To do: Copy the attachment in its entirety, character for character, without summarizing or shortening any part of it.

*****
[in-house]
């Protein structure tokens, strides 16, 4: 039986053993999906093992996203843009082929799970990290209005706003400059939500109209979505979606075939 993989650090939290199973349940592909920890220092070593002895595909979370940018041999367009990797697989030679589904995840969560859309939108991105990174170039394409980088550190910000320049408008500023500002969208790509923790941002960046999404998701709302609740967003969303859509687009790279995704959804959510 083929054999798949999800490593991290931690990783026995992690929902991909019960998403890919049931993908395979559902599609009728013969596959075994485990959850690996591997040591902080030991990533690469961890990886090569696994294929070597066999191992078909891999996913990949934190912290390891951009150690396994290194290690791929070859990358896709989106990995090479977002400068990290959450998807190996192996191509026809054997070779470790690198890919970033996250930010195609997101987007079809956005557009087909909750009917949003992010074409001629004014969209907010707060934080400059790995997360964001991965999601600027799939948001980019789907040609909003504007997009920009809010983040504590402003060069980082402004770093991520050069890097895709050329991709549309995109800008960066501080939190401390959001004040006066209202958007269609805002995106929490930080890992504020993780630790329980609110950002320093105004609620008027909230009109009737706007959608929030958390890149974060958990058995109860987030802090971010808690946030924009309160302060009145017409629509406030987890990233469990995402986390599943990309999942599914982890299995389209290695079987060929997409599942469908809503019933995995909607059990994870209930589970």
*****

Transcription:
[in-house]
């Protein structure tokens, strides 16, 4: 039986053993999906093992996203843009082929799970990290209005706003400059939500109209979505979606075939 993989650090939290199973349940592909920890220092070593002895595909979370940018041999367009990797697989030679589904995840969560859309939108991105990174170039394409980088550190910000320049408008500023500002969208790509923790941002960046999404998701709302609740967003969303859509687009790279995704959804959510 083929054999798949999800490593991290931690990783026995992690929902991909019960998403890919049931993908395979559902599609009728013969596959075994485990959850690996591997040591902080030991990533690469961890990886090569696994294929070597066999191992078909891999996913990949934190912290390891951009150690396994290194290690791929070859990358896709989106990995090479977002400068990290959450998807190996192996191509026809054997070779470790690198890919970033996250930010195609997101987007079809956005557009087909909750009917949003992010074409001629004014969209907010707060934080400059790995997360964001991965999601600027799939948001980019789907040609909003504007997009920009809010983040504590402003060069980082402004770093991520050069890097895709050329991709549309995109800008960066501080939190401390959001004040006066209202958007269609805002995106929490930080890992504020993780630790329980609110950002320093105004609620008027909230009109009737706007959608929030958390890149974060958990058995109860987030802090971010808690946030924009309160302060009145017409629509406030987890990233469990995402986390599943990309999942599914982890299995389209290695079987060929997409599942469908809503019933995995909607059990994870209930589970």